Content features of the resource, such as accessible media, supported enhancements for accessibility and alternatives.


Example 1 — EPUB 3
<meta property="schema:accessibilityFeature">captions</meta>
<meta property="schema:accessibilityFeature">alternativeText</meta>
Example 2 — EPUB 2
<meta name="schema:accessibilityFeature" content="captions"/>
<meta name="schema:accessibilityFeature" content="alternativeText"/>
Example 3 — Audiobooks
"accessibilityFeature": ["captions", "alternativeText"]
Example 4 — HTML with RDFa
<p>Video includes
   <span property="accessibilityFeature">captions</span>.</p>
Example 5 — HTML with microdata
<p>Video includes
   <span itemprop="accessibilityFeature">captions</span>.</p>


The following values are used to identify features of the content that are helpful for accessibility:


Unless the metadata format used supports lists (e.g., JSON-LD), use a separate property declaration for each feature. Do not merge the values into a single property using spaces, commas, or other delimiters.


The alternativeText value is used to indicate that all images and other non-text content (e.g., audio and video) that is relevant to understanding a publication includes a text alternative.

Alternative text provided using the HTML alt attribute.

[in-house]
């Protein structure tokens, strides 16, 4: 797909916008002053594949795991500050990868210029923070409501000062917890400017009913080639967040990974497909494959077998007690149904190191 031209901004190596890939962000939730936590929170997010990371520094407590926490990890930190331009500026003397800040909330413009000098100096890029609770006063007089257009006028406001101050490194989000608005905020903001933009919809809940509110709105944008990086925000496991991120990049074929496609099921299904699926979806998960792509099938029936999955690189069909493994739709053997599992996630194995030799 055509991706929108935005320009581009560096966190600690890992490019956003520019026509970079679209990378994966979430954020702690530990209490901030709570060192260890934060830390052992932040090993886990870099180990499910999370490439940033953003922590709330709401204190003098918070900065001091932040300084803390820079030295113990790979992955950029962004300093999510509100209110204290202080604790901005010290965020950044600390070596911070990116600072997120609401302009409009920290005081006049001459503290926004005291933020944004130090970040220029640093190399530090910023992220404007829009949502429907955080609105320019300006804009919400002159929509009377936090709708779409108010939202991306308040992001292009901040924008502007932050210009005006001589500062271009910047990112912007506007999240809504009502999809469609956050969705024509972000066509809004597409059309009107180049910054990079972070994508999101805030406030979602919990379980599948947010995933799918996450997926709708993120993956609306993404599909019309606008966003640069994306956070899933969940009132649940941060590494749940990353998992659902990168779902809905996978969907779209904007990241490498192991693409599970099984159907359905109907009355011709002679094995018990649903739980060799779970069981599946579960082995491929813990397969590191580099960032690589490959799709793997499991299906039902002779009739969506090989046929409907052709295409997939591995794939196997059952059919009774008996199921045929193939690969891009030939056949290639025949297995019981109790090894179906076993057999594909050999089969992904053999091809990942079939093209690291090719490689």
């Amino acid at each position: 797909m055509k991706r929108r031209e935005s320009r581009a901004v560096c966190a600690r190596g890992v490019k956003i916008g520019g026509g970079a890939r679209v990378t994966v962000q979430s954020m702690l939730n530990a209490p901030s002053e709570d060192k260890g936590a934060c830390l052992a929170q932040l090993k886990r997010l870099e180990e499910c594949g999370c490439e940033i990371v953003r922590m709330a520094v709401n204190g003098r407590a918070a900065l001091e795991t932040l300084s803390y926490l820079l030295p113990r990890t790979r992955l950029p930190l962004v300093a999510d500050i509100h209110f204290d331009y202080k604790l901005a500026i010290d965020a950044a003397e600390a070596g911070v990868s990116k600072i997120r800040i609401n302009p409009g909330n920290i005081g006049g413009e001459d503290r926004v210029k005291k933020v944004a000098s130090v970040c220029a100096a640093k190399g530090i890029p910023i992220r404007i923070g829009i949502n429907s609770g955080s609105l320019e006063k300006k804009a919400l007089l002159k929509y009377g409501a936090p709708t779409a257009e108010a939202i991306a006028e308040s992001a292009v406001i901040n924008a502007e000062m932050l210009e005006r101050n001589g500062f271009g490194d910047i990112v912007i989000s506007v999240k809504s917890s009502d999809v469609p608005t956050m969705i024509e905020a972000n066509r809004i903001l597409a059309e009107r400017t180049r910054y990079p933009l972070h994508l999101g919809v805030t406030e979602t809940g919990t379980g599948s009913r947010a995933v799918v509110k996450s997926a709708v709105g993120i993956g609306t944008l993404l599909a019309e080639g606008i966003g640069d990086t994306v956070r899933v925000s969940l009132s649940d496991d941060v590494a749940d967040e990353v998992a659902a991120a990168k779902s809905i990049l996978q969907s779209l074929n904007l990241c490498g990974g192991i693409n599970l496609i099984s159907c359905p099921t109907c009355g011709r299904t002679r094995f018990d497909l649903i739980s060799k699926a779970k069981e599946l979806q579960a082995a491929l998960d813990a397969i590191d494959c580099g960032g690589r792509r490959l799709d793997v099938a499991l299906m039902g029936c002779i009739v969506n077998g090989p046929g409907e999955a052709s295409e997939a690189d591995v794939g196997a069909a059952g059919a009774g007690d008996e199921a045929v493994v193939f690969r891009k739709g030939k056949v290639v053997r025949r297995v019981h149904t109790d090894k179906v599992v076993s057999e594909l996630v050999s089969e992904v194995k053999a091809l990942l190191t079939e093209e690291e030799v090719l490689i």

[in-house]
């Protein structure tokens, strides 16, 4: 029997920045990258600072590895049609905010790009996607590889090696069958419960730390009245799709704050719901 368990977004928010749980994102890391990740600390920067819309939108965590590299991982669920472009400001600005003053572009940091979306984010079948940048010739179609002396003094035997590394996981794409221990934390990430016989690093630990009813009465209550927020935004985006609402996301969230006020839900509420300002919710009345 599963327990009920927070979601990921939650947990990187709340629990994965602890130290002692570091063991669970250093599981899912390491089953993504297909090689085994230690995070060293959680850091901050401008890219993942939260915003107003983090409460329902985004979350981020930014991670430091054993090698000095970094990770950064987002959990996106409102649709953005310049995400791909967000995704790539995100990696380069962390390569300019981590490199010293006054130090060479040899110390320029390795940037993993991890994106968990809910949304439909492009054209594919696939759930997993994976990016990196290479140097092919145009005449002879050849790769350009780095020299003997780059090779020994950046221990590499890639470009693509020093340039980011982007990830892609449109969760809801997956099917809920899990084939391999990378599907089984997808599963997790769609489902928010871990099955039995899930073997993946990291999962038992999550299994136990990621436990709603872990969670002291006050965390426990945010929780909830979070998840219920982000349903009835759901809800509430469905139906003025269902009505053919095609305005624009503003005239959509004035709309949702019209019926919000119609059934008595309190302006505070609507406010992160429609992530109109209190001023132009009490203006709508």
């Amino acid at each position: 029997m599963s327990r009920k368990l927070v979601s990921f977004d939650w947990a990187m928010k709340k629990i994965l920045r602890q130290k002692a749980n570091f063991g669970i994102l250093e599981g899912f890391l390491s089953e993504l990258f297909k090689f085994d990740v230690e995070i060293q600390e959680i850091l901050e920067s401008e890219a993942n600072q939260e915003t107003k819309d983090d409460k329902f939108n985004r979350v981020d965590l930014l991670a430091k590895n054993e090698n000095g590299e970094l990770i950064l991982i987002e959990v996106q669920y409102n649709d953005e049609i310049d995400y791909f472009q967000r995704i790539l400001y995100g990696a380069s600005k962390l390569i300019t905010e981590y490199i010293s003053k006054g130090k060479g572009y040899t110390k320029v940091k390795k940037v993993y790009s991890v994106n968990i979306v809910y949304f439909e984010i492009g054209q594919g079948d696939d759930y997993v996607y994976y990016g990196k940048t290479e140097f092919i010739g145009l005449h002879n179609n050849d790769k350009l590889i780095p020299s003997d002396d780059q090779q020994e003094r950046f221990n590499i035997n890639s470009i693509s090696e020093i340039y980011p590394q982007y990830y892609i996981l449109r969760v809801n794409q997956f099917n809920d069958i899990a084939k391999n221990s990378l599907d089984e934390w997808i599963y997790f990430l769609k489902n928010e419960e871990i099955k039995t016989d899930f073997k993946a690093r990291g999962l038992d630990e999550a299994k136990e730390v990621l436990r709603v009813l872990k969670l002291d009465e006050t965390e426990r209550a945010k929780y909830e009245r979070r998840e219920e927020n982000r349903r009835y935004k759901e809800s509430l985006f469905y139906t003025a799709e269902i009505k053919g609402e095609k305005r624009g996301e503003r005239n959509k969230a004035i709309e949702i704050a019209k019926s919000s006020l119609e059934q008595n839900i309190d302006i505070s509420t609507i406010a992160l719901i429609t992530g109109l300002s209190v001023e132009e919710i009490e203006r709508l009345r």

<img src="rabbit.jpg" alt="Bugs Bunny" />

Presentational images (i.e., that are only used for purely display or ornamentation purposes) are excluded from the requirement for alternative text, so not every image or instance of non-text content will have a text alternative when this property is set.

A presentational image.

<img src="spacer.jpg" alt="" role="presentation" />

See the page navigation knowledge base page for more information.


The annotations value is used to indicate that a publication comes with explanatory annotations that improve the accessibility of the work (i.e., the value should not be used where the annotations are designed for general use, such as in annotated teacher's editions or exercises with explanatory notes).

Examples of annotations with an accessibility benefit could include extended descriptions for images, plain language explanations of complex theorems, and text identifiers for visual cues.

Annotations can either be part of text of a publication or can be authored in a separate technology such as Web Annotations.


The Open Annotation in EPUB specification is not currently known to be supported in any reading systems. A proposal is expected to be adopted to include accessible annotations in ARIA 1.3, however. As a result, this value is rarely applicable to EPUB publications at this time.

Do not use this value for ruby annotations. See the rubyAnnotations value instead.


The audioDescription value is used to indicate that description tracks are included for any video sources that require them.

Audio descriptions differ from captions and subtitles in that they describe the actions that are occurring in the video (i.e., they provide more information that just what is being spoken). Audio descriptions are most helpful when the content cannot be seen.

Audio description provided for an HTML video using a track element.

   <source src="speech.mp4" type="video/mp4"/>
   <track src="description.vtt" kind="descriptions" srclang="en" label="English"/>


The HTML audio element cannot be used to render audio descriptions, as it does not provide a display area for them.